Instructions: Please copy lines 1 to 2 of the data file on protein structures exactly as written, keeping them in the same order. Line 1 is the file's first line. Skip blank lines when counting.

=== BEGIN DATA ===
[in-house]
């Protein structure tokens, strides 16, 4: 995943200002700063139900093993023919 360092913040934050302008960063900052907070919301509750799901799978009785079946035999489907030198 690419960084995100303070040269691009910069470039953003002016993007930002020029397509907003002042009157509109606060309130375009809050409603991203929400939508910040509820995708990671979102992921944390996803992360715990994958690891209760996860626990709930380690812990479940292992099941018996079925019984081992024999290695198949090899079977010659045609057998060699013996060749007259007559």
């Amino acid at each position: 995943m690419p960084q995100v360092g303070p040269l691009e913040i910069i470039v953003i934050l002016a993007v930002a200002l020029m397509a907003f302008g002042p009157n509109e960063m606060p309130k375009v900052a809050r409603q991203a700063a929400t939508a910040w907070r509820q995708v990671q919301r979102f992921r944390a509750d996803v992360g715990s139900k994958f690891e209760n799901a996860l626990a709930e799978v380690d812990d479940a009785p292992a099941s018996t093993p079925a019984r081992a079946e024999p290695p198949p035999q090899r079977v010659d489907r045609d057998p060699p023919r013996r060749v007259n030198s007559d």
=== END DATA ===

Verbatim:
[in-house]
């Protein structure tokens, strides 16, 4: 995943200002700063139900093993023919 360092913040934050302008960063900052907070919301509750799901799978009785079946035999489907030198 690419960084995100303070040269691009910069470039953003002016993007930002020029397509907003002042009157509109606060309130375009809050409603991203929400939508910040509820995708990671979102992921944390996803992360715990994958690891209760996860626990709930380690812990479940292992099941018996079925019984081992024999290695198949090899079977010659045609057998060699013996060749007259007559």